While Graham snapped down and adjusted the removable sun-visors of his eyeglasses, the young woman reached into the breast pocket of his blazer, drew out a pair of sunglasses he must have been holding for her, and put them on, in the process grazing her breasts against his left elbow. The act defined them as intimate friends, yet the distance springing up between them immediately afterward seemed devised to refute it. They stood apart talking to each other, their postures stiff and formal, their not touching as conspicuous as an open embrace.

Ellen watched them as her years at Penn were sucked into a black hole, and all she could remember was her husband Kevin dropping the bomb, telling her he was leaving her. Watching Graham and the redhead across the street was like catching the discovery scene she had missed, seeing it replayed for her benefit, like a burlesque in which she was both captive audience and object of scorn.

Almost at once she felt a connection with Sophia.

Sophia pulled her hands away and struck out at Ellen in one continuous movement, throwing herself off balance and stumbling sideways. She stared in horror at the gouge one of her nails had made on Ellen’s chest, and Ellen, stunned by the violence and not yet feeling the pain, gazed in disbelief at the drop of blood tracking toward the scalloped edge of her white satin bustier.

“Go—get out of here,” Sophia rasped. “I’m afraid what I might do to you. Get out, get out.”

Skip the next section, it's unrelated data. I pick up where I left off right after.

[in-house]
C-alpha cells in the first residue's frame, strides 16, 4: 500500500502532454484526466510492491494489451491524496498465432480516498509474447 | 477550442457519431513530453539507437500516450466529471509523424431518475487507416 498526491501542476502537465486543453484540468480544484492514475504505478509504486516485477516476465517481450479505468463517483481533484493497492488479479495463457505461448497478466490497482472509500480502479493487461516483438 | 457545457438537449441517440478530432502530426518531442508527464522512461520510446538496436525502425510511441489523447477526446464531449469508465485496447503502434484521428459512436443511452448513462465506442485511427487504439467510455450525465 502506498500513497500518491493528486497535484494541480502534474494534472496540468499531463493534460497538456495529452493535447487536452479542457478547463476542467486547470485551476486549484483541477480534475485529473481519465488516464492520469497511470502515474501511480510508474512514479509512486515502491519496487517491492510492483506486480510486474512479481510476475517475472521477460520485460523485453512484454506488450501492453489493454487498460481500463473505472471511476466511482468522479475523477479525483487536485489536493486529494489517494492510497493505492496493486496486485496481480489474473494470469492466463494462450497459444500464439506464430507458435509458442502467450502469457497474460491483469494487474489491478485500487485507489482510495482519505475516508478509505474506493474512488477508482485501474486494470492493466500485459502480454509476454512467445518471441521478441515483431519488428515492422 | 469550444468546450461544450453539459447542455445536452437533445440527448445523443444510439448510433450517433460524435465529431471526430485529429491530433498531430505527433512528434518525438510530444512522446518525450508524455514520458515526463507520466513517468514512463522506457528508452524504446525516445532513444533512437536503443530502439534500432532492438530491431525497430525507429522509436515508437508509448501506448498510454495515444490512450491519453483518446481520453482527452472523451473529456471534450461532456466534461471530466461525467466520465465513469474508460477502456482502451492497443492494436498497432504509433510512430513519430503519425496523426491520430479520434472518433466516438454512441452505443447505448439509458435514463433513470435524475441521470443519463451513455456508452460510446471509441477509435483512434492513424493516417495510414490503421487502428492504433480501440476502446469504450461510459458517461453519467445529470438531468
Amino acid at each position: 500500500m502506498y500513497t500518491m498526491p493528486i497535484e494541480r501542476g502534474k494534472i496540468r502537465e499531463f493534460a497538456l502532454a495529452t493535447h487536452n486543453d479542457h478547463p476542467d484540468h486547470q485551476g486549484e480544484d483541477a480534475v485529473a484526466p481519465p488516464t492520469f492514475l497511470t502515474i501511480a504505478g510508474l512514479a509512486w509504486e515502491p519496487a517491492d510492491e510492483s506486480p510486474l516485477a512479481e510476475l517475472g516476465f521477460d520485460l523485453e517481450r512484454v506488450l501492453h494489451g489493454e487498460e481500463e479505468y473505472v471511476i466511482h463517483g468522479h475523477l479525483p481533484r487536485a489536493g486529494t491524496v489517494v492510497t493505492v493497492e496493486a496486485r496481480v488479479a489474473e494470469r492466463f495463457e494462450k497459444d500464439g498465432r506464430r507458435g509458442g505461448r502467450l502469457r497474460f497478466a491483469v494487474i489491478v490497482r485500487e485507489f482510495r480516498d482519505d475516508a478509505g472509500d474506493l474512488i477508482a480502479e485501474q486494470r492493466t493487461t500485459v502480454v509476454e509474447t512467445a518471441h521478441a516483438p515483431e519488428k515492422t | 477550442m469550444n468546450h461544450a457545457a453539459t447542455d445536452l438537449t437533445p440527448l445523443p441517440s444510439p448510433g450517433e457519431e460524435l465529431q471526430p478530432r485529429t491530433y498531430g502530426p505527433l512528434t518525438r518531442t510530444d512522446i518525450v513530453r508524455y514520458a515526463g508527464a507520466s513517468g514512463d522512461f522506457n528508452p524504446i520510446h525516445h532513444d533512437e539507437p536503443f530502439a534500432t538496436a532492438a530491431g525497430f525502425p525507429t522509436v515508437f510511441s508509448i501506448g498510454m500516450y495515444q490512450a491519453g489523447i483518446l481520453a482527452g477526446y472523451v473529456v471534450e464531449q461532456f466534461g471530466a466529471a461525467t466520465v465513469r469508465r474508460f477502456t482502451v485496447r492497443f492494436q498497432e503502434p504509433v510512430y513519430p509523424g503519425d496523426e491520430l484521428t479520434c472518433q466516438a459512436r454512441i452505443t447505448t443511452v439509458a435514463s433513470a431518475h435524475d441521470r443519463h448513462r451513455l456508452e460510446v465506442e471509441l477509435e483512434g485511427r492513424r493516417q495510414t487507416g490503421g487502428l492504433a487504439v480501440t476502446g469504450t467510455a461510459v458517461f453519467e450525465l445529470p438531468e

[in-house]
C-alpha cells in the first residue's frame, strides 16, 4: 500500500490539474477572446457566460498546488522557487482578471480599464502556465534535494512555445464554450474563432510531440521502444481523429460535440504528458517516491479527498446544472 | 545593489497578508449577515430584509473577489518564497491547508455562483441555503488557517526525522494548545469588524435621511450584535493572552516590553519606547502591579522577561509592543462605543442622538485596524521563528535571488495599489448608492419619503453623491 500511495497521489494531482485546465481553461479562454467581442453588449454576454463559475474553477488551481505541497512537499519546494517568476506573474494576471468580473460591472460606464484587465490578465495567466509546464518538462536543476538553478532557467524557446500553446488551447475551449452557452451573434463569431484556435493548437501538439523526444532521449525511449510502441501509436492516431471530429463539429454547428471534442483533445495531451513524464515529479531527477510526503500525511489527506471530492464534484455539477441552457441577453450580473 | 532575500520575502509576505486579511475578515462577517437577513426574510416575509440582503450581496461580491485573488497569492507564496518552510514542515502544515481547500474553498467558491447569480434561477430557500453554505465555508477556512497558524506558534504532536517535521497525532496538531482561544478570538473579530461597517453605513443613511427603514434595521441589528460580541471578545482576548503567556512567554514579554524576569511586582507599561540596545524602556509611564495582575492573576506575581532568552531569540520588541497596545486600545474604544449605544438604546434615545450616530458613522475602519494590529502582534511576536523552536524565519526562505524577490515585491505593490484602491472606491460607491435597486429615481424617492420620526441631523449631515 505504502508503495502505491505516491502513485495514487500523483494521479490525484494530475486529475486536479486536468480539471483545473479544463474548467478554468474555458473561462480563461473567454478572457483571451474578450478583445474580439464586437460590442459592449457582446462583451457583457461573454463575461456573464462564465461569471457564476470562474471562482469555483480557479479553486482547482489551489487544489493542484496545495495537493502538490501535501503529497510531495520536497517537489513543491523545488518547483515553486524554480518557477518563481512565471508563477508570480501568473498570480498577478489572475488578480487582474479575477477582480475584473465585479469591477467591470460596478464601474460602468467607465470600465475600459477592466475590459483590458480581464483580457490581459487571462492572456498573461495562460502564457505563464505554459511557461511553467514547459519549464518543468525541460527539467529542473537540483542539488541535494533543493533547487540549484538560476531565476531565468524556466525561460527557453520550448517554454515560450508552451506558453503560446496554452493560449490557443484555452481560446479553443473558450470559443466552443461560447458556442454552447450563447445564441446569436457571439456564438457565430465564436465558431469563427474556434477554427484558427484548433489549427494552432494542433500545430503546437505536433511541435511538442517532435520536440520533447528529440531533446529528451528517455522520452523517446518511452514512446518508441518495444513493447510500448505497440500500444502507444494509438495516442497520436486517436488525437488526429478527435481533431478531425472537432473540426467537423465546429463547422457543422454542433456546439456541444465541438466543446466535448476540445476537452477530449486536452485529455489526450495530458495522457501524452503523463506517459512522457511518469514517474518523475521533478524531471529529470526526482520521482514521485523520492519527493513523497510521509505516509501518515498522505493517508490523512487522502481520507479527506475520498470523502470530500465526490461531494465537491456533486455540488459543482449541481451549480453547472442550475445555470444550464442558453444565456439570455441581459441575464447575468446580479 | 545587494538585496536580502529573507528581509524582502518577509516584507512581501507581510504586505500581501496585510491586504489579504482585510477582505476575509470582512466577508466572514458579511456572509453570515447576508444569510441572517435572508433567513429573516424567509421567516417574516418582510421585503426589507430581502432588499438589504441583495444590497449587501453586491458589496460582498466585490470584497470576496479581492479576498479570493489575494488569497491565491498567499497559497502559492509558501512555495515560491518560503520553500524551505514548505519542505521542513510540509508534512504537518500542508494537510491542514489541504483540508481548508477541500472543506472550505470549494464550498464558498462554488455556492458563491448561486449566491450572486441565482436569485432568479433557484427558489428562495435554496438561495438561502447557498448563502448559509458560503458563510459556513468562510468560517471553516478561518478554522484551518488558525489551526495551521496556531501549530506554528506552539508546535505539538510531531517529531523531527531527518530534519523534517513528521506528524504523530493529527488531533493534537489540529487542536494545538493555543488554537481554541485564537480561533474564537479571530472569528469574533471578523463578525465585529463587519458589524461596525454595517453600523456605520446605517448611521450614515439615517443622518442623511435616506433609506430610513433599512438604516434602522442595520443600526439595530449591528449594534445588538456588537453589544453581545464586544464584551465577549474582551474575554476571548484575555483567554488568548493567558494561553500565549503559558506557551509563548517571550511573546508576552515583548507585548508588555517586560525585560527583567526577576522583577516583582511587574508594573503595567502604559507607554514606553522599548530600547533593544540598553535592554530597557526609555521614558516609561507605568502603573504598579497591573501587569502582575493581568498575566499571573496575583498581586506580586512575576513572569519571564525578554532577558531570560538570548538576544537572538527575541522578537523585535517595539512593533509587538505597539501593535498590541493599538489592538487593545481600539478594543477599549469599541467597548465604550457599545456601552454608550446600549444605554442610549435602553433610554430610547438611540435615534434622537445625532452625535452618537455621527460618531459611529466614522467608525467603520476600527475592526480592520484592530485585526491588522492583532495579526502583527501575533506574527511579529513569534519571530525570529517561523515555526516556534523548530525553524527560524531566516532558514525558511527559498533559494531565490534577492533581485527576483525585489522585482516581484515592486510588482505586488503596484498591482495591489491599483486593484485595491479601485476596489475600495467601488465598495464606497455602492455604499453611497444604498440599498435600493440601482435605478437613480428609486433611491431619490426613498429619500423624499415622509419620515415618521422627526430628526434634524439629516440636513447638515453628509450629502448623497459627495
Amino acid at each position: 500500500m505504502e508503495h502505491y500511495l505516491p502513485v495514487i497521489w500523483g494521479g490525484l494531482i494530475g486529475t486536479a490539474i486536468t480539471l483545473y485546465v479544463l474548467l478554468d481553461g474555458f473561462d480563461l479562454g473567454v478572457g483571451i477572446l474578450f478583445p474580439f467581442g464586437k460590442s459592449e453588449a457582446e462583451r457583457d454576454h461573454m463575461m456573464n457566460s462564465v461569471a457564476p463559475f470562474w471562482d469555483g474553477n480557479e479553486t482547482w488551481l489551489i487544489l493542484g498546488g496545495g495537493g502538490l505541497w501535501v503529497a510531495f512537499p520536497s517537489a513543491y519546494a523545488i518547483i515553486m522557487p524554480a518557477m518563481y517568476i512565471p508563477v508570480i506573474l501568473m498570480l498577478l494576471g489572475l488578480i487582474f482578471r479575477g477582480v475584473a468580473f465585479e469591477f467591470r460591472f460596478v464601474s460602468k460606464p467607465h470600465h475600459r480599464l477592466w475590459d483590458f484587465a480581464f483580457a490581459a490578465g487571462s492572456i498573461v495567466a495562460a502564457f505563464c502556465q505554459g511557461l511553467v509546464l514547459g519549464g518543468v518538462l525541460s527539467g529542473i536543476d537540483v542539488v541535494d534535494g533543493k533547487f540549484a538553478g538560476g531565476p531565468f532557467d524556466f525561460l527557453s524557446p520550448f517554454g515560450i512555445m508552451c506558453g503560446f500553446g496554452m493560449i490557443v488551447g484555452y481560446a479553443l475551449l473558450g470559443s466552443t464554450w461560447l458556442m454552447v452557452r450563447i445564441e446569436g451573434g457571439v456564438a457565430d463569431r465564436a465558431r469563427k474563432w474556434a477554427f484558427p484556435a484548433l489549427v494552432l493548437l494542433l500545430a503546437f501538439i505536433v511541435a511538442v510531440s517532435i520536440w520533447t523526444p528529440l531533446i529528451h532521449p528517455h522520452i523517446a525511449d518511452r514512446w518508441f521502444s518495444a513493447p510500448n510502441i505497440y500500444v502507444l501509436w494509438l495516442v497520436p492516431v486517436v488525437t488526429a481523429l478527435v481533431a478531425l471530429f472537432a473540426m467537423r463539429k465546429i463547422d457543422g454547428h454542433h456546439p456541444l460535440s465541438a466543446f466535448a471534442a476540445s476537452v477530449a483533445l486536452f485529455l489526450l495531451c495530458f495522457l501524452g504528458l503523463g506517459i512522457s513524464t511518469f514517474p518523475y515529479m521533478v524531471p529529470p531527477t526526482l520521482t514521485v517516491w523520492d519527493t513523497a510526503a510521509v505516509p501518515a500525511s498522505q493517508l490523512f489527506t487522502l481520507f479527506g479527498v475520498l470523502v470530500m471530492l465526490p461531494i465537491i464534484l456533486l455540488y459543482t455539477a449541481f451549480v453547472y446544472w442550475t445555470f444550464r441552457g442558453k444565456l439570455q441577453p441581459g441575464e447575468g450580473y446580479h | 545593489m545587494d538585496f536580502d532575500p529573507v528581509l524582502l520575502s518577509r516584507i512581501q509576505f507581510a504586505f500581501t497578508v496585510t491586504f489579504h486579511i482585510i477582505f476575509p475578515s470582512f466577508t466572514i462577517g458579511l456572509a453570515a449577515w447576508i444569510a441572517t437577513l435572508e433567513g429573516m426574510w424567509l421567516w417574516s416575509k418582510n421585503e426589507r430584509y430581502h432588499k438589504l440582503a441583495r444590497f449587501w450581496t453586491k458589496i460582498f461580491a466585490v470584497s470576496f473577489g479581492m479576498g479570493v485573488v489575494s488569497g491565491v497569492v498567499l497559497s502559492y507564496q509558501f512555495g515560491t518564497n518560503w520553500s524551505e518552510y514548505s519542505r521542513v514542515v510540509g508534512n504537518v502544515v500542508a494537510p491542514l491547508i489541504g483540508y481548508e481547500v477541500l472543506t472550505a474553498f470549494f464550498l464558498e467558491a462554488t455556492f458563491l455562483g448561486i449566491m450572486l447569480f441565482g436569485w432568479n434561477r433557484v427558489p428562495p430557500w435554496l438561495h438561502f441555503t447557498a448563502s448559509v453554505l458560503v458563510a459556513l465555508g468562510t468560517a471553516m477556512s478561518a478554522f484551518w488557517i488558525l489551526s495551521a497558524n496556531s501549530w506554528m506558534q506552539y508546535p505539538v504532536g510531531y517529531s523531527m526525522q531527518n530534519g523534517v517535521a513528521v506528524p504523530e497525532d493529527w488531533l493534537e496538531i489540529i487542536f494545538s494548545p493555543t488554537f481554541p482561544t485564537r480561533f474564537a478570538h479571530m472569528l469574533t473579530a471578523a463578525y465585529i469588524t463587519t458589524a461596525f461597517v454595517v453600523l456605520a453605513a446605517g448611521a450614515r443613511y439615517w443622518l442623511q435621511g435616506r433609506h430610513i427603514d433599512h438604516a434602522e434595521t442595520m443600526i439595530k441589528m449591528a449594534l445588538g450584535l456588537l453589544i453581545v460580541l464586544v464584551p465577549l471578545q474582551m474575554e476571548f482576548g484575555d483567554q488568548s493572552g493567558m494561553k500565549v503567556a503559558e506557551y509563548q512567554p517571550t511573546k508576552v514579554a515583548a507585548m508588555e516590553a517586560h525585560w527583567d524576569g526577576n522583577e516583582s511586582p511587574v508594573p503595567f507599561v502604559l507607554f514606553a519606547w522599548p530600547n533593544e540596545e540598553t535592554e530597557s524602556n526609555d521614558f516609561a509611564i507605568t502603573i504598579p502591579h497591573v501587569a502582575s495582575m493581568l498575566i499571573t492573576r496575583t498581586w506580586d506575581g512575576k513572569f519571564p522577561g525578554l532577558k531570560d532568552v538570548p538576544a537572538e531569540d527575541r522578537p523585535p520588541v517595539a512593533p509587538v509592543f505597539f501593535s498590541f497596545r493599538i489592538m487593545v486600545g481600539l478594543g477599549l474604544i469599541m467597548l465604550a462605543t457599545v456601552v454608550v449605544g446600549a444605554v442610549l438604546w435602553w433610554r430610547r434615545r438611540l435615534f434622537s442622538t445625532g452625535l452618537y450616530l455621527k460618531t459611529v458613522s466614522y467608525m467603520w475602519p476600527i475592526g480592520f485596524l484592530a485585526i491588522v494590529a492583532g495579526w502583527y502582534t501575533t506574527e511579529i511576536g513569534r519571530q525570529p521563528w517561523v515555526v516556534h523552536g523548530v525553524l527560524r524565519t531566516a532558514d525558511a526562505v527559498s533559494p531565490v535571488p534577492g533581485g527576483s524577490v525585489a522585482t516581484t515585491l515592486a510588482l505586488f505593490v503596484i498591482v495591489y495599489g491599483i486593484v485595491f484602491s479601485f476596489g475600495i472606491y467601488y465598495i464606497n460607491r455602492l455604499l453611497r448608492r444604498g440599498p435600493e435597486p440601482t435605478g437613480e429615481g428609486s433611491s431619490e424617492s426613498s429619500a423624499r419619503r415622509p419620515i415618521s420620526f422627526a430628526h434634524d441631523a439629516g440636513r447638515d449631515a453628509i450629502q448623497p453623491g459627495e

The blood trickled onto the rim of smooth white fabric, forming a small, irregular stain. Ellen looked up at Sophia. The woman she thought she knew had become a trapped animal, her eyes wary-wild.

A sharp pain from the nick in her chest jolted her from her numbing inertia. She moved quickly from the room, feeling the tears coming, holding them back, postponing them as she ran silently down the hall. She descended the steps with blazing deliberation, her pace quick and even, her focus on reaching the door and disappearing into the sheltering night. She could feel her eyes, static-wide in bewildered alarm, betraying her attempt to appear in total control. Still, she focused straight ahead, concentrating on her goal, hearing Anna calling her name but moving through the sound, pacing herself to simulate haste without flight as she sliced through the clear zone of the foyer and pushed open the storm door. Midway across the porch she collided with an incoming guest, all pearls and black silk, the woman’s staccatoed “Shit!” like a gunshot in an open field of combat.

Picking up speed, she hurtled down the bluestone drive, anticipating the sound of the engine starting up even before she could spot her car.

Readers can learn more about the author and her novel by visiting her website, Facebook and Goodreads pages and Twitter. The ebook version of the novel is available at a reduced price (£1.49) on Amazon throughout July.

Semblance Guilt authorAbout Claudia Riess:  A Vassar graduate, she has worked in the editorial departments of The New Yorker and Holt Rinehart and Winston. On her first novel, Reclining Nude, Oliver Sacks, M.D. commented: “exquisite—and delicate.” Her second, art suspense Stolen Light earned: “complex and intriguing” —Kirkus Review.

Posted in July 2016 | Tagged , , , , | 4 Comments

Reviewing The Lord of Ireland

In late 2012 I read the first novel in The Fifth Knight series and I’ve been hooked ever since. So I was delighted to receive a request to review The Lord of Ireland, the third book in the series, when it was released recently.

Lord of Ireland coverHere’s how the publisher, Thomas & Mercer, describes the novel: “England, 1185. John is a prince without prospect of a crown. As the youngest son of Henry II, he has long borne the hated nickname ‘Lackland’. When warring tribes and an ambitious Anglo-Norman lord threaten Henry’s reign in Ireland, John believes his time has finally come. Henry is dispatching him there with a mighty force to impose order.